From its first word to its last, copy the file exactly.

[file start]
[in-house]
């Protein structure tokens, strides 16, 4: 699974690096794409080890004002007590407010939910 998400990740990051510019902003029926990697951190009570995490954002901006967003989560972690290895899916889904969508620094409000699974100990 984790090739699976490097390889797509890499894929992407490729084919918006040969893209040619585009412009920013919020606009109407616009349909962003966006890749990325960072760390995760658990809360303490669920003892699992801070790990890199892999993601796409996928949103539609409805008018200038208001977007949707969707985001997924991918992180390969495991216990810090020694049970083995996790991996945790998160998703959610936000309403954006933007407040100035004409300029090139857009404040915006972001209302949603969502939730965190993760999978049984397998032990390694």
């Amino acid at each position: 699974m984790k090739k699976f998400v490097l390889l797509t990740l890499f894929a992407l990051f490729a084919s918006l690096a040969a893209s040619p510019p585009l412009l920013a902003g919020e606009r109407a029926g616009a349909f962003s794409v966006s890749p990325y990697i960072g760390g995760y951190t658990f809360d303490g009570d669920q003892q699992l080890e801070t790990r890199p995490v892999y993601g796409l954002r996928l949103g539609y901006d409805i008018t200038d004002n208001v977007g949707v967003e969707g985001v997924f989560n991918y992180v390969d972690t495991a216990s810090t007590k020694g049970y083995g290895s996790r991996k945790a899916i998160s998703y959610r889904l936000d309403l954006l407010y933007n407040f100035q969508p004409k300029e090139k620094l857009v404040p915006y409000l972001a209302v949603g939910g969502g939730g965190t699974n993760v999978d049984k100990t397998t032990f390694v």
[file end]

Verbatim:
[in-house]
């Protein structure tokens, strides 16, 4: 699974690096794409080890004002007590407010939910 998400990740990051510019902003029926990697951190009570995490954002901006967003989560972690290895899916889904969508620094409000699974100990 984790090739699976490097390889797509890499894929992407490729084919918006040969893209040619585009412009920013919020606009109407616009349909962003966006890749990325960072760390995760658990809360303490669920003892699992801070790990890199892999993601796409996928949103539609409805008018200038208001977007949707969707985001997924991918992180390969495991216990810090020694049970083995996790991996945790998160998703959610936000309403954006933007407040100035004409300029090139857009404040915006972001209302949603969502939730965190993760999978049984397998032990390694």
């Amino acid at each position: 699974m984790k090739k699976f998400v490097l390889l797509t990740l890499f894929a992407l990051f490729a084919s918006l690096a040969a893209s040619p510019p585009l412009l920013a902003g919020e606009r109407a029926g616009a349909f962003s794409v966006s890749p990325y990697i960072g760390g995760y951190t658990f809360d303490g009570d669920q003892q699992l080890e801070t790990r890199p995490v892999y993601g796409l954002r996928l949103g539609y901006d409805i008018t200038d004002n208001v977007g949707v967003e969707g985001v997924f989560n991918y992180v390969d972690t495991a216990s810090t007590k020694g049970y083995g290895s996790r991996k945790a899916i998160s998703y959610r889904l936000d309403l954006l407010y933007n407040f100035q969508p004409k300029e090139k620094l857009v404040p915006y409000l972001a209302v949603g939910g969502g939730g965190t699974n993760v999978d049984k100990t397998t032990f390694v």